Oh, I do love a good pun! In fact, I love a bad pun – any old pun will do! Ahem…It has been a tradition from the beginning of our marriage that Strokeman and I find somewhere to see a production of Handel’s Messiah during the Christmas holidays. We didn’t make it every year, but we tried. Often it would be the free concert put on by the seminary nearby, and sometimes we also made it to the sing-along at a local church. Before getting married, I had been involved in several choirs over the years and had opportunity to sing various parts of this great work, so it was with great joy that I entered into this tradition with my sweet man.
This year I went alone – that is, without Strokeman. We were invited to a performance at Bass Hall in Ft. Worth, and the logistics were just a little too overwhelming for my fearful mate. As I sat there listening to the overture, I let my mind wander over the years that we had gone, and the memories that I have collected from each.
One year we ended up finding seats just in front of an old missionary kid friend from Africa that I had not seen in many years. Her family had been host to ours for many of the annual mission meetings held near her home. I have memories of staying in her room, throwing up on her mom’s couch, eating around their table, seeing the movie Young Frankenstein with them and making jokes about it all the way home. I have memories of them coming to our house for Christmas. It was a lovely surprise to see her, and hug her, and let her pass through my life again for a brief moment.
One year Strokeman invited a friend from work along with his new wife. I remember it because it took a tremendous amount of mental effort to keep the conversation going with this woman who was from a very different world than ours. I remember it also because she asked me out of the blue if I read a lot. A bit surprised at her question, I admitted to being an avid reader. She said she could tell because of the way I talk – big vocabulary.
The year we began to go to the sing-along at a local church I got my own copy of the score, and we practiced the songs with the choir at our church before going together to the performance. It was then that I realized that the songs I knew had all been learned while I was a soprano. Many of the notes were pretty impossible for me to hit any more, and it became clear why they asked that people not sing along with the guest soloists.
One year we invited Pastor Larry and his wife to go to dinner and the Messiah with us. After they graciously agreed, I found out that our pastor pretty much hated going to concerts of this kind. Oops. He sweetly said he would enjoy spending time with us in any venue, but it was an eye opener to find that even though the theology is good, and Larry loves music, he doesn’t like to sit in a concert to listen to it. Being the wicked soul that I am, I threatened to invite him every year.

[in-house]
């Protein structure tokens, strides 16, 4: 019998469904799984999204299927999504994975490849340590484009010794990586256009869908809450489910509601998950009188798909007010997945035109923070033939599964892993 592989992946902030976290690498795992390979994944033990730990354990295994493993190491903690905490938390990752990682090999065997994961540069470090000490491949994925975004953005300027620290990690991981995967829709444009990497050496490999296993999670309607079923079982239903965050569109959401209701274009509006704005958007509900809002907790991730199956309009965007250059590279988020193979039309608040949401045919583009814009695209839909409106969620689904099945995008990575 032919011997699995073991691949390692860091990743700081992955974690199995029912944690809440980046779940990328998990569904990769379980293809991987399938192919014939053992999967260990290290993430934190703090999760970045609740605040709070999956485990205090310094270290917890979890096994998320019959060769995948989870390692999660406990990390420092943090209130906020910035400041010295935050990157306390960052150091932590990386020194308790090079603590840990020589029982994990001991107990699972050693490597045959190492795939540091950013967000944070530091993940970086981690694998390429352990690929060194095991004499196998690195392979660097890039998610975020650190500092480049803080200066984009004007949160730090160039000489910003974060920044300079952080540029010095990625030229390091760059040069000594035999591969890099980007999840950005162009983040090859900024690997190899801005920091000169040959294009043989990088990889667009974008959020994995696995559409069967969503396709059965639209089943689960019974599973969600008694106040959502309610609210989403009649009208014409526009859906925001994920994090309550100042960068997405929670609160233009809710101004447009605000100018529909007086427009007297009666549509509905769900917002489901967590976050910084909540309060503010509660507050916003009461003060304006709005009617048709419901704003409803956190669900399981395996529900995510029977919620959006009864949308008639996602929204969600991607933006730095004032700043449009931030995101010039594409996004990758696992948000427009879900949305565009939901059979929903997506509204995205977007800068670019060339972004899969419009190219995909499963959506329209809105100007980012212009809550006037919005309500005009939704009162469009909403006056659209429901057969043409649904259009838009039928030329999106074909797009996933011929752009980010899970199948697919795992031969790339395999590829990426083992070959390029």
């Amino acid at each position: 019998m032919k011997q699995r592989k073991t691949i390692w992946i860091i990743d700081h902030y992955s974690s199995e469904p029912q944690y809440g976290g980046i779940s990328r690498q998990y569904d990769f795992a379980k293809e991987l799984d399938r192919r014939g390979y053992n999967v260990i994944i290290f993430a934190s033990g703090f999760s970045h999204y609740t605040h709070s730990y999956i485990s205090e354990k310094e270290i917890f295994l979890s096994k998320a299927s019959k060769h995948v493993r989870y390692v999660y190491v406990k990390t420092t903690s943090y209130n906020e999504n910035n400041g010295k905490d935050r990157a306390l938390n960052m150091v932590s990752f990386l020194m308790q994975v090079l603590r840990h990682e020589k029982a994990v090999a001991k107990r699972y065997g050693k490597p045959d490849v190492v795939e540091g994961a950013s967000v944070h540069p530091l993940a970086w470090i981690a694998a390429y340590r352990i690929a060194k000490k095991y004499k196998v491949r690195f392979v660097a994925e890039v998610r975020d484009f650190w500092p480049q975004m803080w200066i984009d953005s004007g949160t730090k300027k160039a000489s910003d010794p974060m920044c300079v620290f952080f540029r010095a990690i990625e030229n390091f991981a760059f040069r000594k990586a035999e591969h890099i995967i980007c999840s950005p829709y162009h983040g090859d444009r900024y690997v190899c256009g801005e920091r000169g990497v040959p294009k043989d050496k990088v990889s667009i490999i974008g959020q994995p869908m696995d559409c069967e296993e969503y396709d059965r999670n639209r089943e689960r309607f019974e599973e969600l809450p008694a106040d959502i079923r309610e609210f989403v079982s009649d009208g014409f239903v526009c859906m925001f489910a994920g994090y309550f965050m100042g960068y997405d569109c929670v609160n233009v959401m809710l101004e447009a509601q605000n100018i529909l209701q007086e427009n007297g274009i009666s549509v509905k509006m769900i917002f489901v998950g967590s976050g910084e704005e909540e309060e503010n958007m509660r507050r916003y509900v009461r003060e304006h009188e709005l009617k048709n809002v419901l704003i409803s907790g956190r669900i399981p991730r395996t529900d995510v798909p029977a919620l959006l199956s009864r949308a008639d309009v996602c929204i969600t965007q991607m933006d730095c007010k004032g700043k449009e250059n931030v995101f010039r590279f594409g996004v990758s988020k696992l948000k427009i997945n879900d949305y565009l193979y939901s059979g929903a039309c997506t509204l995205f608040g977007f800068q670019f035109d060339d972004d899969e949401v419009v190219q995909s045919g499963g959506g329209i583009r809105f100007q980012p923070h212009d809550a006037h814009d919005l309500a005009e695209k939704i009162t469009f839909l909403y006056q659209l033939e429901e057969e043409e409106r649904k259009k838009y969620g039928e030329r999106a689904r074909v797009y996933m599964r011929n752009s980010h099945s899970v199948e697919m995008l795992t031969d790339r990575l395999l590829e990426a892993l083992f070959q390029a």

Strokeman has an old program of a performance in which the scripture references of each song are listed. He likes to bring that along so that he can trace the gospel message through the Bible as the music plays. He always voices his disappointment when he is handed a program that doesn’t list the texts. As for me, I like to bring my book of the music, and sing along in my head. There is an alto solo and a soprano solo that I dream of singing when I get to heaven (counting on God giving me a new voice to go with my new body).
A few years ago we learned that John Newton had written a commentary on the texts of Handel’s Messiah. He was concerned that it was so popular in his day that people were going to see it without ever considering the message of the words. I can relate to Newton in this. I often wonder as I look around the room how many of the people present have considered the exposition of Scripture going on in the midst of the beautiful music. It is rich. The commentary is also rich – of course I bought it!
This year I sat with my son and his girlfriend’s family in the beautiful Bass Hall. It was hard to be there without my Strokeman. I missed sharing this with him. But I am thankful to be able to add to the memories the beauty of the hall, watching a good friend of my children have her debut on the stage singing in the chorus, and building on the relationship I have with these relatively new friends.
We have these moments.